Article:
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Yeshua in Context >> Beginners , Reading Strategies , Study Tips >> Study Methods, Gospels and Life of Yeshua

Study Methods, Gospels and Life of Yeshua

The way we study the gospels and the life of Yeshua matters. Uncritical methods lead to uncritical results. Much reading of the Bible and the gospels misses much of the wealth. There is value in simple reading which finds peace and leaves aside complexities and problems. All reading is potentially beneficial and much of the life and message of Yeshua can be absorbed without reaching deep into the toolbag. But there is so much more which is available with good methods. The following list of methodological principles is specifically directed at the reading of the gospels, but could apply to other parts of the Bible as well.

...Reading methodically, regularly, as a discipline.
The best method is reading through the gospels, from start to finish, in order, a little each day. The practice in Judaism of reading the books of the Torah daily is a good point of comparison (Yeshua-followers could add acts to the gospels, making five books which correspond in a reading cycle to the five books of Torah).

...Question assumptions while reading.
Many readers find a word such as "saved" or "life" or "kingdom" and gloss over these as terms already understood and defined. Frequently the theologies which people bring into their reading are not well thought out. A holy uncertainty about such terms while reading is not a bad idea. And assumptions about motivations and unstated conclusions should also be questioned. We should not assume we will understand the depths of Yeshua's teaching without finding our assumptions challenged.

...Don't ignore gaps.
Yeshua doesn't exactly answer the questions Nicodemus poses in John 3. Matthew 7:13-14 speak of few finding the way of life but 8:11 speaks of many. Matthew 11:30 says Yeshua's yoke is easy, but 10:34-39 makes is sound hard. Notice the problems, the mysteries, the things that don't seem to add up. Note them and come back to them. The gap itself often turns out to hold the clues to deeper insight.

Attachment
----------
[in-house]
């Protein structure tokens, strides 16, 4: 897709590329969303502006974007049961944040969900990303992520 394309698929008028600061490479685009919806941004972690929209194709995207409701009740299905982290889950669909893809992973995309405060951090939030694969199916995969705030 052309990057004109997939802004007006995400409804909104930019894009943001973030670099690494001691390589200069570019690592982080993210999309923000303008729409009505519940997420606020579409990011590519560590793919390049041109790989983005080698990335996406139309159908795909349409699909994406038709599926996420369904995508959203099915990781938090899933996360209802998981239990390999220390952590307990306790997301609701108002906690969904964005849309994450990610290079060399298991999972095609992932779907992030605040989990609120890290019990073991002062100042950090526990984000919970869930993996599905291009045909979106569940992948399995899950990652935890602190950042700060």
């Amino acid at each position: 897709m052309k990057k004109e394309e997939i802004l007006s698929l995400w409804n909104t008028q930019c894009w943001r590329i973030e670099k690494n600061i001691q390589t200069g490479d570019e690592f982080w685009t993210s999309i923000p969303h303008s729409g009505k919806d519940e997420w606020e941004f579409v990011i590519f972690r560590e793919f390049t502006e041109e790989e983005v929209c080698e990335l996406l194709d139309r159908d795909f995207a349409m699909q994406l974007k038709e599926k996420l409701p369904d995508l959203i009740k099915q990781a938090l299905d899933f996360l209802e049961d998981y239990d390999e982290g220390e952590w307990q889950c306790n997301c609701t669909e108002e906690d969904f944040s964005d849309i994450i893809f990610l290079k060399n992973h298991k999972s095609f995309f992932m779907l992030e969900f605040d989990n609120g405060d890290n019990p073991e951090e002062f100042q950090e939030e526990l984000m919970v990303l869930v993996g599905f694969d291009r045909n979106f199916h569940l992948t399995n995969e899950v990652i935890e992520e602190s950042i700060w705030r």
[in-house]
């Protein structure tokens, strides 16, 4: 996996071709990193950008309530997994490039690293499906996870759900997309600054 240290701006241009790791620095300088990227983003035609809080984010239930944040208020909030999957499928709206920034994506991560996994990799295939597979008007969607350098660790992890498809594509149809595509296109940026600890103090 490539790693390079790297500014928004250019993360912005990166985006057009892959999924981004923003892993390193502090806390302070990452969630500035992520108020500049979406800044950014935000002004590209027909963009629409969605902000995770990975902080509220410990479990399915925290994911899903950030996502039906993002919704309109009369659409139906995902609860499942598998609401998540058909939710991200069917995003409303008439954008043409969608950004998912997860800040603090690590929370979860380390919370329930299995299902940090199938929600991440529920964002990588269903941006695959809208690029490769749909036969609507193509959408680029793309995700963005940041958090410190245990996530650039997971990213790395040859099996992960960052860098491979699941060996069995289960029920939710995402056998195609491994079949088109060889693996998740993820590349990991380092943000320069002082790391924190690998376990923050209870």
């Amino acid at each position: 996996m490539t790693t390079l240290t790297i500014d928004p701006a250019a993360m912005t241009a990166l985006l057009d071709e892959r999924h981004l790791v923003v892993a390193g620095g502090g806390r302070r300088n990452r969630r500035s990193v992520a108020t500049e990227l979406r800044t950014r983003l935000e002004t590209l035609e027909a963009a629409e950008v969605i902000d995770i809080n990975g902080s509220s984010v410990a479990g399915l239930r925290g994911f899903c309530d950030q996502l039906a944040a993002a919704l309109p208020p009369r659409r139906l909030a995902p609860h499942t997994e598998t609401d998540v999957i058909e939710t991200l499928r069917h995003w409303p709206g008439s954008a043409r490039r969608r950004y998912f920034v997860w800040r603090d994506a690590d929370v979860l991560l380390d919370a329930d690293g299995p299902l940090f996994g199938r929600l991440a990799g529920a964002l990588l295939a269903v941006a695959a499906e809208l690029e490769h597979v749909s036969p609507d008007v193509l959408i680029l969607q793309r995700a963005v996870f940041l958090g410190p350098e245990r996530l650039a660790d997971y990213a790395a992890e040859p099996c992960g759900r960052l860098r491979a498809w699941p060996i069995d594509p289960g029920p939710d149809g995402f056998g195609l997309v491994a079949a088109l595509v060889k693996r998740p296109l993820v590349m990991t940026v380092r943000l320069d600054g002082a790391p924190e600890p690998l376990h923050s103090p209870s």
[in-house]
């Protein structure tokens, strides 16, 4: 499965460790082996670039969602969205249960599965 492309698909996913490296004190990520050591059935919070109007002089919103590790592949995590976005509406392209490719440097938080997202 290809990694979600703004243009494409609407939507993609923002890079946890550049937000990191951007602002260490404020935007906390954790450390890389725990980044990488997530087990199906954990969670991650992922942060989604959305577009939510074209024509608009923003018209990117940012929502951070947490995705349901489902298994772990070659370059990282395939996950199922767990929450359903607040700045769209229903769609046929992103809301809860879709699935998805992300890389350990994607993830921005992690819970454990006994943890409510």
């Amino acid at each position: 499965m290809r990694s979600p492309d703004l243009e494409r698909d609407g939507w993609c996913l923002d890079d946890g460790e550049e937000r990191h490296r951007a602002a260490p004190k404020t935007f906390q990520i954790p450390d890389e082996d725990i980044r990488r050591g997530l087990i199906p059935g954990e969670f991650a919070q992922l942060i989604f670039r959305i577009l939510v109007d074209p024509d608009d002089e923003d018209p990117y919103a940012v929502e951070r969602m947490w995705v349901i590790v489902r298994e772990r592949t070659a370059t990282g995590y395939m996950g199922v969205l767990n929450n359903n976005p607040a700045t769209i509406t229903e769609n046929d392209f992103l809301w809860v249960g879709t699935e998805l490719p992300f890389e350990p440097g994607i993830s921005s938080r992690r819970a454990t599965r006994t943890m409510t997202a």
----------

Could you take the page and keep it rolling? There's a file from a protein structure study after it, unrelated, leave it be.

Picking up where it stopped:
...Seek the references.
Some are obvious, such as when Matthew cites a verse and says Yeshua has filled it up (often rendered "fulfilled"). Others are less so, such as Yeshua speaking of a house which may be built on his words in Matthew 7:24-27 (see Proverbs 9:1 and following and 24:3 and following).

...Learn theological arcs from the Hebrew Bible.
Related to the last method, we should assume that Yeshua uses themes from the Hebrew Bible in ways that call for a deep knowledge, not surface reading. Thus, Yeshua as the giver of wisdom in Matthew 7:24-27 may be a deeper clue to his identity, if you understand the theme of wisdom personified in Proverbs and its relation to later Jewish thought about God and creation.

...Read both in the context of each gospel and in harmony with parallels.
It matters both how Matthew or Mark cast a story or saying and how they compare or differ in different accounts. Mark may not use a story or saying in the same context as Luke. In studying Mark's theology, the near context matters. In studying Yeshua's life, the comparisons and differences matter.

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Filed under: Beginners , Reading Strategies , Study Tips

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